I had a metal-clad rubber hose which came from a hand-held water nozzle (either from a shower or a sink faucet; I forget which). The hose is about 5 feet (~ 1.5 m) long, and the metal housing is chrome-plated. The connectors on each end are brass, but they did not match up with any common U.S. pipe fittings I had in my junk pile. It still seemed like a pretty nice hose, too nice to throw out. Since the brass ends will solder easily, air compressor hose it is!
I used some short pieces of 3/8-inch copper tube to adapt the ends to the air hose fittings. On one end I soldered a male quick connector, and on the other end I soldered a male 1/4-inch NPT threaded connector, which screws into the female quick-connect socket.
It looks like latex hose inside, and the whole thing expands and stiffens just slightly under pressure. But it is certainly well contained, so I think it will probably still be fine. My initial test shows it works great.
Update: One concern mentioned to me was that oil from the air compressor pump may get into the line, and degrade the latex. I replaced the latex tube with a PVC tube which should withstand oil breakdown better.
I recently acquired a small air compressor from the Habitat For Humanity ReStore. It is not very fast, but it is very quiet. Anyone who has used an air compressor understands that quiet is nice.
It is pretty old. It was made by DeVilbiss, with an Ingersol-Rand pump head. It doesn’t have a date on it, but the label on it says “Toledo 1, Ohio”, which means it was probably made in the 1950s, or 1960s at the latest (before ZIP codes).
It appears to have had some various changes and improvements over time. There is a pressure regulator and threaded brass pipes that look rather recent.
All in all, it is in pretty good condition, with some minor leakage to repair.
There was a 3/8-inch copper tube from the pump head to the tank inlet. It was attached with brass compression fittings, which don’t look 50 years old. I don’t like compression fittings on copper pipe because I feel they leak too easily from the slightest cause, and that happened here also. I replaced them with 1/2-inch copper pipe soldered to threaded fittings, with a union joint for disassembly. Flare-nut fittings would have worked nicely also but the diameters were different than the pipe I had.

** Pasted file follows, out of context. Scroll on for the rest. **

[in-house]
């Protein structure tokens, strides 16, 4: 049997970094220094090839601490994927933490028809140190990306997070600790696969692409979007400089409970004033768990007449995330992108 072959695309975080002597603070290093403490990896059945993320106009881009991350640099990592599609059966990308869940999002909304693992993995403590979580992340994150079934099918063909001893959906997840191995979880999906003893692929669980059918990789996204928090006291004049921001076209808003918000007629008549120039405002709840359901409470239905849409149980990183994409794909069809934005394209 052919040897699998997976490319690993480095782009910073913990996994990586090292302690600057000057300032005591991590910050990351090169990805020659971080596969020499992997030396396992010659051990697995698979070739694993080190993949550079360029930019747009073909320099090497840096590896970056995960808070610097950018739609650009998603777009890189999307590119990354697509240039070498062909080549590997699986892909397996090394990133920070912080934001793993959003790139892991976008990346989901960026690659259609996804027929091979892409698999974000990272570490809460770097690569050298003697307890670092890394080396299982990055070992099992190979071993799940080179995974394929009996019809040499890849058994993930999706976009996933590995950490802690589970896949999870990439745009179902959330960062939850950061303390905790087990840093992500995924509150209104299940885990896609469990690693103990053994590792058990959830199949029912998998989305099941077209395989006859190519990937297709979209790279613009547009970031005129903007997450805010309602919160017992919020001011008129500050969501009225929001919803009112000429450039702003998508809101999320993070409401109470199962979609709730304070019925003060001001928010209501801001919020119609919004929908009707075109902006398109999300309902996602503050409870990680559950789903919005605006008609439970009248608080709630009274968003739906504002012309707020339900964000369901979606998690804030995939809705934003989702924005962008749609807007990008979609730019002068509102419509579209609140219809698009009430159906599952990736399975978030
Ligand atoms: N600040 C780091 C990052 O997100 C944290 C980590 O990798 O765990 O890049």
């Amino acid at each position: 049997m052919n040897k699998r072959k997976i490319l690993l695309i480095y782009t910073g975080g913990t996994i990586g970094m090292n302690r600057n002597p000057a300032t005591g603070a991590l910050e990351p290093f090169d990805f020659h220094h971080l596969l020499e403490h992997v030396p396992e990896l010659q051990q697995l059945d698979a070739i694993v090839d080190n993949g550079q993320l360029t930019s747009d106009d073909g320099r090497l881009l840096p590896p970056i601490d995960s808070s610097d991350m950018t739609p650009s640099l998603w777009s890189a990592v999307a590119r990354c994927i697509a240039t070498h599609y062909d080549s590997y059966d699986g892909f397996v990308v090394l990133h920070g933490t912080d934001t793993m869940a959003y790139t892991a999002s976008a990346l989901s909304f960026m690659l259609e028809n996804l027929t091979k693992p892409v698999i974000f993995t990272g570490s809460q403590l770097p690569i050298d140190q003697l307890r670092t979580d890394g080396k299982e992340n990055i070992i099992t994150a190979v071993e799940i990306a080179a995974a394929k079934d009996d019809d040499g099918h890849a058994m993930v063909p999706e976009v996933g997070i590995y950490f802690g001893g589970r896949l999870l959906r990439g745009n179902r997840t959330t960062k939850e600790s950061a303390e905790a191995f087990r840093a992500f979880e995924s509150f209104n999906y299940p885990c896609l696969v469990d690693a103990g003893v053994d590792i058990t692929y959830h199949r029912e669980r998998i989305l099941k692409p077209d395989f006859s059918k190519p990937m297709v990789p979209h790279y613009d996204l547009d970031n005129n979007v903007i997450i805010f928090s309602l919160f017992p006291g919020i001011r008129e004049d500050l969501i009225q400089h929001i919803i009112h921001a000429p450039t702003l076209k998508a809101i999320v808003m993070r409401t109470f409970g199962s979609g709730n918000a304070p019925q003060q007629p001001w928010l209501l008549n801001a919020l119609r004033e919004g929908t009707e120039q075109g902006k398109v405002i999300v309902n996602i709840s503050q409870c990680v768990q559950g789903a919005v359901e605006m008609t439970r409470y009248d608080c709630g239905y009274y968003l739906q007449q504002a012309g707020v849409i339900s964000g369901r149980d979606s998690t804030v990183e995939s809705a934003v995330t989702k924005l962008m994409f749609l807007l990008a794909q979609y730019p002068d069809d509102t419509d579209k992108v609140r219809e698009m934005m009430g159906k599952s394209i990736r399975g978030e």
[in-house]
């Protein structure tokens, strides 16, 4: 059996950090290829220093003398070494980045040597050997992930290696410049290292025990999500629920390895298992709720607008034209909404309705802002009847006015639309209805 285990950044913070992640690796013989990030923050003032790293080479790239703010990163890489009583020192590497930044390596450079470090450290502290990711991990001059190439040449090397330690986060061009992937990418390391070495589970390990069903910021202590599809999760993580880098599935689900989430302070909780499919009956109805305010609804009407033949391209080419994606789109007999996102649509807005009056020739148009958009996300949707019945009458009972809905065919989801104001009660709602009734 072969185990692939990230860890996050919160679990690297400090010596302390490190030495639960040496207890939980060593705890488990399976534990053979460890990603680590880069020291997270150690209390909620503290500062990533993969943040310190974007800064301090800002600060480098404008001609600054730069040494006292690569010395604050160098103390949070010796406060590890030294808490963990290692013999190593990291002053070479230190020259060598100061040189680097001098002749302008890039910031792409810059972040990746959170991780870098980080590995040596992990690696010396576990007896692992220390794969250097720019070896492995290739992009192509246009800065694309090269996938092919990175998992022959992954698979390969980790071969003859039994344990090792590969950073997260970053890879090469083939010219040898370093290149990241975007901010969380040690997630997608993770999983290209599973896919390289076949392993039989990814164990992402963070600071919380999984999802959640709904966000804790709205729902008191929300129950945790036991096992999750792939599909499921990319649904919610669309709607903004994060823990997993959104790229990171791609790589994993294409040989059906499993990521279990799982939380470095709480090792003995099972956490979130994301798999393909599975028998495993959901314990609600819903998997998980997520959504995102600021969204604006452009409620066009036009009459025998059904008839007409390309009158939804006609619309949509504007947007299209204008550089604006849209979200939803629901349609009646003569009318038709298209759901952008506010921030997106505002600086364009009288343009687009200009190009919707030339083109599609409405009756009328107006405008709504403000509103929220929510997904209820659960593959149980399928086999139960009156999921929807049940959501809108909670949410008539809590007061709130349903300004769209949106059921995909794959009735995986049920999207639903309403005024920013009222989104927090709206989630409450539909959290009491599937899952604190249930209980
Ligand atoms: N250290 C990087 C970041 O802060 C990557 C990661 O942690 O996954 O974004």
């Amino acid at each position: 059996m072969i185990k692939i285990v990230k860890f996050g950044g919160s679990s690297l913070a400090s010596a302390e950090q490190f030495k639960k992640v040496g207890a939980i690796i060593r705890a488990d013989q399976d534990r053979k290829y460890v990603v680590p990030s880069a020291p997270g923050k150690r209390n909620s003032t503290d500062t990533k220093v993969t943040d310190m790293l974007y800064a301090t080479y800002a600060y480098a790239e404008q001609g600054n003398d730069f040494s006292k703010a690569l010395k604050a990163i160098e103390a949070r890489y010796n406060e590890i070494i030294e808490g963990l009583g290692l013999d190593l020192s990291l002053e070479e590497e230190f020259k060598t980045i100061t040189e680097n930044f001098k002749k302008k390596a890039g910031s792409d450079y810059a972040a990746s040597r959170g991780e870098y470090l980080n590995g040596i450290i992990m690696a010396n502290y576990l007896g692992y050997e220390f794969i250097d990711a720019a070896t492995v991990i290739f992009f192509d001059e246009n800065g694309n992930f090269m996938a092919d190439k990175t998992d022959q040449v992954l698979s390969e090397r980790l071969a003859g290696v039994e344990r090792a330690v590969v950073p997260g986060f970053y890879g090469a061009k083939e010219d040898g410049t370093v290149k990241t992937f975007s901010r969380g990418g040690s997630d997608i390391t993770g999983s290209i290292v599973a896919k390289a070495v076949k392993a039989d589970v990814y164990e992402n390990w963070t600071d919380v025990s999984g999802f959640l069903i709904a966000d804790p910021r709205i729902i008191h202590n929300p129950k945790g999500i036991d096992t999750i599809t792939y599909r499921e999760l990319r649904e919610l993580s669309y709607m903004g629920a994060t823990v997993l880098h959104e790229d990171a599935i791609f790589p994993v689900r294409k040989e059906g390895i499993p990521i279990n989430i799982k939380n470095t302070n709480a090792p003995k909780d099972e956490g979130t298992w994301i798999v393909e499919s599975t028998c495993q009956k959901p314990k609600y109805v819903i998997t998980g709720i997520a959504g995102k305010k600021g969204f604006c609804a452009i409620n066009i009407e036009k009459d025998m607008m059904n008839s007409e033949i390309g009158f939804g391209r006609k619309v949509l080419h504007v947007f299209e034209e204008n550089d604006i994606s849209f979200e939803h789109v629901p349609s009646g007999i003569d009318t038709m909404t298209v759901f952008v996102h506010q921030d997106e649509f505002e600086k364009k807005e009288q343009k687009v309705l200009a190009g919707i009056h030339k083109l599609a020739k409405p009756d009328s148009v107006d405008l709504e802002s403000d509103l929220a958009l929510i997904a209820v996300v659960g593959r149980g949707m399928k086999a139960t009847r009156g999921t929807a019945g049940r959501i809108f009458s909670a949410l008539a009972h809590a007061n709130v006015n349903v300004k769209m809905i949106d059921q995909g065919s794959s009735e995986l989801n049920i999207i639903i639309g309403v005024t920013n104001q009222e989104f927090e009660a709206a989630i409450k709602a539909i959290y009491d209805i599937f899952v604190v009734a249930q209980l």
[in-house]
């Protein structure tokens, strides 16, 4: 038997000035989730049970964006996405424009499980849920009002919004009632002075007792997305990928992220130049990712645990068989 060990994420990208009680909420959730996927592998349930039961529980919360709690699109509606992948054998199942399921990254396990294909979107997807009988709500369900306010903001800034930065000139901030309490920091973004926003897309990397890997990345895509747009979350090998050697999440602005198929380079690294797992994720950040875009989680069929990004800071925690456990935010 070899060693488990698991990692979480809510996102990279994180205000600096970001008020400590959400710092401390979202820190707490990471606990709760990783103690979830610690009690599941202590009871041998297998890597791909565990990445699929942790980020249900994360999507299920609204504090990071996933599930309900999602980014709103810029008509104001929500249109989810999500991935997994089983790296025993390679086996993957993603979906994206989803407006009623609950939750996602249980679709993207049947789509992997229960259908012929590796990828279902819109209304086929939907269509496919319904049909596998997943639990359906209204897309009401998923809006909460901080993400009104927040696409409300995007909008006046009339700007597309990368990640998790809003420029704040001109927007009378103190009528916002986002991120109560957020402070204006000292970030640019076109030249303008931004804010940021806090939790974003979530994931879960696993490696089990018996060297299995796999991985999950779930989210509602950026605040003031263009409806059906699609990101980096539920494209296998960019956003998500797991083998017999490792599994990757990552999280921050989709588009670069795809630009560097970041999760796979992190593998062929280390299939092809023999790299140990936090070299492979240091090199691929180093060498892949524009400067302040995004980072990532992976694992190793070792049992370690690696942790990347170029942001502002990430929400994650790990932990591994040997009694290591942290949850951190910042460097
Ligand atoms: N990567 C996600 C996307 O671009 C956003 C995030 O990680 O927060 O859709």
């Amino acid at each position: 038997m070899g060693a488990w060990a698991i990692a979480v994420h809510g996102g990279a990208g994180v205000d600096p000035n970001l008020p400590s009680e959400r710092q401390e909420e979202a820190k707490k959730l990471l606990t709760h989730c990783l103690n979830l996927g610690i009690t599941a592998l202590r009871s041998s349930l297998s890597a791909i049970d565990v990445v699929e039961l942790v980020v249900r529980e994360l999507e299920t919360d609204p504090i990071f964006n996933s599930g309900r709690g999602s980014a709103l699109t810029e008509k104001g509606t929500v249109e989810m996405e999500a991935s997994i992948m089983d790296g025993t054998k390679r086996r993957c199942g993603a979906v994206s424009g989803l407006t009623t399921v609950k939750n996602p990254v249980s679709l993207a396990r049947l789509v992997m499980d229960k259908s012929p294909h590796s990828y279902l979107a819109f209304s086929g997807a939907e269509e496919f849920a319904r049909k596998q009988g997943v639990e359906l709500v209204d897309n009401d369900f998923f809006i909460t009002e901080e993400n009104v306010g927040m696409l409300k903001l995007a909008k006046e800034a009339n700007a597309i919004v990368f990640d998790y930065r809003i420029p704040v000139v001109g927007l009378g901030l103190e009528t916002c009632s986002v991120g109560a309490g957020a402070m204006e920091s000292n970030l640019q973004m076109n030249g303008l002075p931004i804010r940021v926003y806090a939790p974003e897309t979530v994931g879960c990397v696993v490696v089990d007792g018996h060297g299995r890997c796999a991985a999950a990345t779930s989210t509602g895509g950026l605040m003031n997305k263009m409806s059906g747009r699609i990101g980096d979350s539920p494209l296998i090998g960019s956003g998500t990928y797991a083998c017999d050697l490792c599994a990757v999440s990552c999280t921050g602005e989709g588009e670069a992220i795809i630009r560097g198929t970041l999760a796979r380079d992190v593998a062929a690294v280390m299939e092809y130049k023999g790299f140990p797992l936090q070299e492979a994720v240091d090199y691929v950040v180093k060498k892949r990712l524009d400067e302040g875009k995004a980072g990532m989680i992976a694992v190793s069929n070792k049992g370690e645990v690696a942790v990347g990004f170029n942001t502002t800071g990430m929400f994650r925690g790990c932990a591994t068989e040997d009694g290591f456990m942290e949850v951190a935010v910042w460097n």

As part of that, I learned how easy it is to anneal copper. From what I read, the bendable soft copper tubing is just hard copper that has been annealed. And copper is incredibly easy to anneal. Just heat it red hot, and (unlike steel) it doesn’t matter how fast or slow it cools. You can quench it in water and work on it immediately, and my experience was the same. I bent a nice arc using a conduit bender, to align the tank inlet with the pump head outlet. I could have easily used multiple sweat-soldered elbows, which would work well, but I like the look of the curved pipe.
That took care of the leak going into the tank. Unfortunately, there was another small leak which was bleeding the tank empty over night.
I used the tried-and-true method of checking for air leaks, by spraying soapy water on each of the threaded pipe joints. I found a few bubbles and fixed the leaks by resealing the threads with pipe sealing compound (“pipe dope”) and retightening them. However, after I fixed all of the leaks I could find, the tank still bled empty over night.
I was feeling frustrated with not being able to find the leak. In desperation, I submerged most of the compressor in a big tub full of water. I covered the pump inlet with a plastic bag and taped it tight, but kept it above the water. I still didn’t see any bubbles anywhere. That’s when I realized that I wasn’t testing the check valve. I had checked the threads around the valve for leakage (they didn’t leak), but I had not checked the valve operation itself for leak-through. I pulled off the pump-to-valve pipe, and sure enough, plenty of air came bubbling out of the check valve.
I removed the valve from the tank to inspect it. It has holes around the sides on the outlet end, and I could see some specs of something in the holes. I figured some crud blew through the system and perhaps was lodged in the opening, preventing the valve from closing. I opened up the check valve and pulled out the spring-loaded plate. The crud was actually the disintegrated remains of the rubber seal!
I cleaned out the bits of the old seal, and replaced it with a new rubber flat washer. It has now held 100psi pressure for 24 hours. Looks good!